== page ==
Single Inboard To Twin Outboards

Discussion in 'Boat Design' started by RYANPO, Jun 24, 2006.

  1. RYANPO
    Joined: Feb 2006
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    Location: SOUTH JERSEY

    RYANPO Junior Member

    I have a 27 foot lang with a 10' 6" beam. It has a deep V keel with a flat bottom stern. It also has a single 440 chrysler which is giving us problems and I just dont want a single engine even if i was givin the Crusader 8.1 for free and forget converting it to twin inboards. We want to keep the boat and i was considering putting a bracket on the stern for twin outboards. The boat is built like a tank and I would just need to know exactly the best place to mount the outboards. To transfer weight the 440, which is located in the dead center of the boat would be replaced with at least a 200 gallon fuel tank. The offshore bracket would hopefully stabilize the boat as well. I was looking into twin 225 Optimax or Verado's. I know people with heaver and longer center consoles that get great fuel efficiency with those engines. How hard would it be to do this and where could I find a place to do this conversion?
     
  2. RYANPO
    Joined: Feb 2006
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    RYANPO Junior Member

    here is what the boat looks like.
     

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  3. mark424x
    Joined: Feb 2006
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    Location: Seattle, WA

    mark424x Junior Member

    Just ran across your post - all I can say is Don't Do It!

    I just got rid of a boat with twin optimax power. Don't know about your neck of the woods, but around here first thing anyone says when you ask for service on your outboard motor is to "bring it by the shop". It looks like you are in worse shape than I was - doubt you have a trailer for that thing or want to pay the bill to haul it in and out of the water everytime you need a little service. If you pay them enough extra for the service call they just might show up at the slip if they are in the mood - if not, the boat will sit for weeks. Don't forget, that 2 engines - means twice the service bill and those electronicly controlled outboards are not so easy to work on yourself. Even if you did have the special mercury diagnostic dongle - you'd be hanging out over the water while you worked on it.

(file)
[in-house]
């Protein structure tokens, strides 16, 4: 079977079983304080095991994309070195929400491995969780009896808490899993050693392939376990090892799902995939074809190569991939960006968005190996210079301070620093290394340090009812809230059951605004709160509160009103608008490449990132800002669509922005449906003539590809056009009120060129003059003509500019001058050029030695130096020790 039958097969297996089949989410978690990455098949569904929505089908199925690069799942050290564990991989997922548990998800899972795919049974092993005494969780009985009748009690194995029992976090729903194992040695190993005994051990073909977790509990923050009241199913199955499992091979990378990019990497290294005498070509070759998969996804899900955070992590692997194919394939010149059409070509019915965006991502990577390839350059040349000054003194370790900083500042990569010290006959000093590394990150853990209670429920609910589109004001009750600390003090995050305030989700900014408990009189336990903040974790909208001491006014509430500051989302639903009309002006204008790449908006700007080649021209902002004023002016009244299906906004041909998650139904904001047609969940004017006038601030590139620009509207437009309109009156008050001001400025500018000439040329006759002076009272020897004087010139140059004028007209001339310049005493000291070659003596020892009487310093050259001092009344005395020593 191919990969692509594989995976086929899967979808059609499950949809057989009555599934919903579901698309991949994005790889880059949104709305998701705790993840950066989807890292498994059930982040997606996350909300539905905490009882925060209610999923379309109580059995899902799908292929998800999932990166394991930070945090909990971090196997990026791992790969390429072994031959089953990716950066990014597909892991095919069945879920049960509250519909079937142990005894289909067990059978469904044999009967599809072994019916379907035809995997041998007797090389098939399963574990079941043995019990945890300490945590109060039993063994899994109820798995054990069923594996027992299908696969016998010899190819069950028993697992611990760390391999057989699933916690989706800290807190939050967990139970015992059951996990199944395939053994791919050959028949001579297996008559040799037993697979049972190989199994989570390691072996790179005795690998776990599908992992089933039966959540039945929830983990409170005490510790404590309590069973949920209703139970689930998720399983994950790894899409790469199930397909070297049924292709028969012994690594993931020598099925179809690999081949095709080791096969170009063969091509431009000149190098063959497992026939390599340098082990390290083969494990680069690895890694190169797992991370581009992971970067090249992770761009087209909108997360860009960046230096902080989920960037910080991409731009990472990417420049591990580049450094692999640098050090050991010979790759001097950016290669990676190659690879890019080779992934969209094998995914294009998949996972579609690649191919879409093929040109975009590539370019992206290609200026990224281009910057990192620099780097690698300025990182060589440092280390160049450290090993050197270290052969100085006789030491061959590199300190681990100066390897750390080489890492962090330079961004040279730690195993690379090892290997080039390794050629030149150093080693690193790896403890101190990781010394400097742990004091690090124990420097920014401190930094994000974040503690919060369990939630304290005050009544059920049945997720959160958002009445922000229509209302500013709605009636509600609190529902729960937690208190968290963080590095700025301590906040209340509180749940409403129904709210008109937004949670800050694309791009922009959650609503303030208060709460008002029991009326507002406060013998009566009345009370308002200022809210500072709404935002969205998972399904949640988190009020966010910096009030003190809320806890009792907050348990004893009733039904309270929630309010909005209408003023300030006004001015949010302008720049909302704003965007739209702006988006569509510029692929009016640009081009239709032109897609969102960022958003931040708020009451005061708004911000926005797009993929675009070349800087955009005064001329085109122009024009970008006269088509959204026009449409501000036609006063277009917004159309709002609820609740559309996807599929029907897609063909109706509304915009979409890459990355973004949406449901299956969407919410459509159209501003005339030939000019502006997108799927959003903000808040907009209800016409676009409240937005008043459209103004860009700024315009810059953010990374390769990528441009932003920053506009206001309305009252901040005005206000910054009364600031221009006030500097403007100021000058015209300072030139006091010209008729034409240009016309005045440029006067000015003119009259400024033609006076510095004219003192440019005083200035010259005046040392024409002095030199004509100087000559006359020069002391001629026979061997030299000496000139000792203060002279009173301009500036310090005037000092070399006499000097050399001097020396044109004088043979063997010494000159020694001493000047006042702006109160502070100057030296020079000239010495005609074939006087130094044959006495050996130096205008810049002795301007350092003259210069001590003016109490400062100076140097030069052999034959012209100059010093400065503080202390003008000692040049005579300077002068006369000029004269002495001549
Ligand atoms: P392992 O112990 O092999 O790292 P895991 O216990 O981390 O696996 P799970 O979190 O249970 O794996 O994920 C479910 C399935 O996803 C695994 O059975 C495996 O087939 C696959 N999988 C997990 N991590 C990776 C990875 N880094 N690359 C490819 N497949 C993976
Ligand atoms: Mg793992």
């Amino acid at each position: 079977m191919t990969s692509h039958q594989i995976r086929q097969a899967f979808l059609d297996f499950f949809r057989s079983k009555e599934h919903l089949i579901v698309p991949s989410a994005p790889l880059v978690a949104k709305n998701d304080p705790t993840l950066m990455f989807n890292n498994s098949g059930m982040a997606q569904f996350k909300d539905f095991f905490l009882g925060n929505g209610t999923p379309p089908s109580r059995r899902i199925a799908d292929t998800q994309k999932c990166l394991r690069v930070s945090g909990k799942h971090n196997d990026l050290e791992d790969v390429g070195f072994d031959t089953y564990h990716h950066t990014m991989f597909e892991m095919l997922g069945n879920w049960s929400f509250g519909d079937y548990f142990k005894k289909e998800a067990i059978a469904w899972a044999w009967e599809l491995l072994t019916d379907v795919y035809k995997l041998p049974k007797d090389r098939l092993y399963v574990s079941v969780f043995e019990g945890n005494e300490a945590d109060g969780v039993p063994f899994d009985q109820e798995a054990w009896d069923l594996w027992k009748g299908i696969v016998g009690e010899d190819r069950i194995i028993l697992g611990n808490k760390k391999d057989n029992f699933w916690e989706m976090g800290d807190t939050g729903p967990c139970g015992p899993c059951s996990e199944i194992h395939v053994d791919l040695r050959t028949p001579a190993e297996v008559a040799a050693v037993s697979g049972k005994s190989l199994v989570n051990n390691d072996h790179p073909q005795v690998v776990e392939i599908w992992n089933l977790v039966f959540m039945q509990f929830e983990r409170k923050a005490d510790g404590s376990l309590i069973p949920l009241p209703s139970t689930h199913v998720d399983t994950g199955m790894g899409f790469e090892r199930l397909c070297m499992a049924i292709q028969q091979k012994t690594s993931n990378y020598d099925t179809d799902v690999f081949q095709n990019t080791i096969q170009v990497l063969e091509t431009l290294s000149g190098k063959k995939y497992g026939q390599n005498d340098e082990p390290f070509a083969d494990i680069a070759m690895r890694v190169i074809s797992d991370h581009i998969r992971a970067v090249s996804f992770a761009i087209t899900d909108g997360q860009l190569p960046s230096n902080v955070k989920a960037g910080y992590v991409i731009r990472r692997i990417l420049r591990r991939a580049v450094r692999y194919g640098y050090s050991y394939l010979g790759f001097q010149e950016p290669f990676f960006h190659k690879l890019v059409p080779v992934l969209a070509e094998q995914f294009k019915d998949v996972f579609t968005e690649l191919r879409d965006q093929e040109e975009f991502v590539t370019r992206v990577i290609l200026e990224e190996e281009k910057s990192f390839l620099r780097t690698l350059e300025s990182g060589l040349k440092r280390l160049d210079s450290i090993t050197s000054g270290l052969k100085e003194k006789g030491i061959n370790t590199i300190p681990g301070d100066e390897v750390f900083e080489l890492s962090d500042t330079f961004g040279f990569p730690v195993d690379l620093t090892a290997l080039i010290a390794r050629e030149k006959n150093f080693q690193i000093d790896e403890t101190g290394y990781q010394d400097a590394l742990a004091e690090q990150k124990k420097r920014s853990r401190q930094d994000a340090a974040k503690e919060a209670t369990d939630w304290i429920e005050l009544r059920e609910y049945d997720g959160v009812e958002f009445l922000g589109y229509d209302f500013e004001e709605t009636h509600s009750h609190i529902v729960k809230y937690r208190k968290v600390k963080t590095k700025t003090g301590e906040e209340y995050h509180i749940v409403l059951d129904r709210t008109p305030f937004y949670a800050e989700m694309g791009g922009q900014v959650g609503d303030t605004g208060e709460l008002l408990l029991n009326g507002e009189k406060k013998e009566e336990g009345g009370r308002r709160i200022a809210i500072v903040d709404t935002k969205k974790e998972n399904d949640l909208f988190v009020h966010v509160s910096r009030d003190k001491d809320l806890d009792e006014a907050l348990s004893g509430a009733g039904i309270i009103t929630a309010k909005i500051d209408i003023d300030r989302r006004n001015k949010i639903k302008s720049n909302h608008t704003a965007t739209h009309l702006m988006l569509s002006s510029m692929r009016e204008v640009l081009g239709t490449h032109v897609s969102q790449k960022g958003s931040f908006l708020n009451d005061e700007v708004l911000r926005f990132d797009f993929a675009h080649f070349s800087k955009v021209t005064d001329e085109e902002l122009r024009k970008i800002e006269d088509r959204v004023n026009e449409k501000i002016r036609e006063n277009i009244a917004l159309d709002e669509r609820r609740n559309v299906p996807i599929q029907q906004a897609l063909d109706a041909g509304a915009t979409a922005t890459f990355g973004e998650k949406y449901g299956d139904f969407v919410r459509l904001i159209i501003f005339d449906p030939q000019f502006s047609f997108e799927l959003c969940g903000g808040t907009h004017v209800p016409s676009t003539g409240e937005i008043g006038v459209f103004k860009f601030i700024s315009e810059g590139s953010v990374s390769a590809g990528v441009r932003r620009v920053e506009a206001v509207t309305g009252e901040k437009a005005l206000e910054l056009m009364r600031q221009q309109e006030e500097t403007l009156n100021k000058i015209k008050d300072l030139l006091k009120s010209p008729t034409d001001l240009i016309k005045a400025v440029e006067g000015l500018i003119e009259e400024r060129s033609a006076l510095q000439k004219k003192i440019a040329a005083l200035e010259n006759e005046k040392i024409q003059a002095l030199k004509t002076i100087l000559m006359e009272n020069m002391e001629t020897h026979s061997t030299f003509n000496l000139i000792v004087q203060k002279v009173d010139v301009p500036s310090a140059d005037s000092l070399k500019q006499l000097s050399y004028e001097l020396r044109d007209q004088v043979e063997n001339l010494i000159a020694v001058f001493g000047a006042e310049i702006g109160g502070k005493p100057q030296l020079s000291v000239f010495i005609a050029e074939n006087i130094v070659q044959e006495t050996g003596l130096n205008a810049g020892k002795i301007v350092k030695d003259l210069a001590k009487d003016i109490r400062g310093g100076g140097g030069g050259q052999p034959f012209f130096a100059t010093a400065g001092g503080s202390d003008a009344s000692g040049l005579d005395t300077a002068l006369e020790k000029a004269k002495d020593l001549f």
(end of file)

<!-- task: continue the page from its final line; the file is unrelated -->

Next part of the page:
I had myself all jazzed about the recent advances in outboard power, etc. (I won't go into all the problems I had with the Optis) Might be fine if you have a trailer, but otherwise I wouldn't touch it. Even then, the gas bill will kill you, dragging two legs through the water takes a lot more power than one, or a stern drive. If it makes you feel better to have a get home motor - hang one on a bracket and get one good motor and keep it running - or even a used diesel.

    ok, my rant is over.
     
  4. jgdyer
    Joined: Aug 2005
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    Location: Evansville, IN

    jgdyer Junior Member

    This might help ...

    You will probably be interested in my post on essentially the same topic .. See http://boatdesign.net/forums/showthread.php?t=12782 or click on the topic in this forum a few lines below yours ... entitled Hull extension planning ..

    I have yet to get any replies, so I may yet waver, but today I'm leaning towards the D & D bracket ... Although I was concerned that the bouyancy chamber won't get wet enough to lift the stern, I think a following sea will wet it plenty and lift the stern as needed ...

    All due respect to Mark242X, I agree completely with the direction you're going, although I'd take a hard look at 2 stroke outboards .. except perhaps Optimax due to more than a few bitter testimonials appearing here and there ...

    I've heard nothing but good reports on Evinude E-Tec and the Yamaha HPDI motors ... Fuel efficiency, performance, service ... all good ... I've personally had excellent service over 26 years with 2-stroke engines ... Less moving parts, less complexity than 4-stroke engines ...
     
  5. marshmat
    Joined: Apr 2005
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    Location: Ontario

    marshmat Senior Member